his work. We find all of these themes present in Bearden’s Prevalence of Ritual series. Perhaps the most famous work
of this series is Bearden’s Prodigal Son based on the New Testament story. James Weldon Johnson included the same tale
in his famous collection of sermons God’s Trombone.
Not only are traditional ritual and ancient myth essential in Bearden’s work, we also find
jazz and the blues themes represented on his canvases. Indeed, many critics assert
that “jazz is the aesthetic pulse” of Bearden’s work. Bearden, we know, completed some “illustrations”
based on the subject for an “unrealized” book inspired by the 1961 movie Paris Blues.
One might recall that the movie starred Paul Newman, Joane Woodward, Sidney Poiter,
and Diahann Carol. The musical score of the movie was provided by the great jazz composer Duke Ellington. And the movie also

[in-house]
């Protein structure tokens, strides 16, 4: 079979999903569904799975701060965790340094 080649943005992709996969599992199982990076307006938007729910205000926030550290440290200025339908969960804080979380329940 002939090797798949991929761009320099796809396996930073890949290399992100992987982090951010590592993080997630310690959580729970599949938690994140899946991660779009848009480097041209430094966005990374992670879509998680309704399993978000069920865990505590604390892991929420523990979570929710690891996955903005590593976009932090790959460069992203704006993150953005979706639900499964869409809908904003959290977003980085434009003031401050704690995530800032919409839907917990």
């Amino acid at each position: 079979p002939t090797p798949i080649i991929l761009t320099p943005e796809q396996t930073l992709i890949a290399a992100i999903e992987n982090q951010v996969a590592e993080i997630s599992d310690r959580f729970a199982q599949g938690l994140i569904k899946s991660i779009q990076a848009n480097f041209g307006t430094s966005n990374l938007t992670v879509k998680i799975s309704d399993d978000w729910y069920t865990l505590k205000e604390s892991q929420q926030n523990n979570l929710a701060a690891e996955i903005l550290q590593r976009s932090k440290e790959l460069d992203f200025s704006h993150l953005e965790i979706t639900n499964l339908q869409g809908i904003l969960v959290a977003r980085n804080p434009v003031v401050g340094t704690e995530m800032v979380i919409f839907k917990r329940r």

included a cameo appearance by Louis Armstrong. By the way, Paris Blues was not the only movie that Bearden was to be involved,
he painted some twenty-two watercolors for the New York scenes of John Cassavette’s film Gloria. Among Bearden’s
many works on jazz and blues are his Le Jazz, Out of Chorus, and Louisiana Serenade.
In closing, we must touch on the only criticism launched against Bearden’s
work that is his preference for “social realism.” Bearden says that it was when he joined the “Artist Students
League” studying under George Grosz that he began to include “social commentary” within his art. But one
must remember that almost from birth, Bearden was exposed to social protest-- if not by his activist parents, then most certainly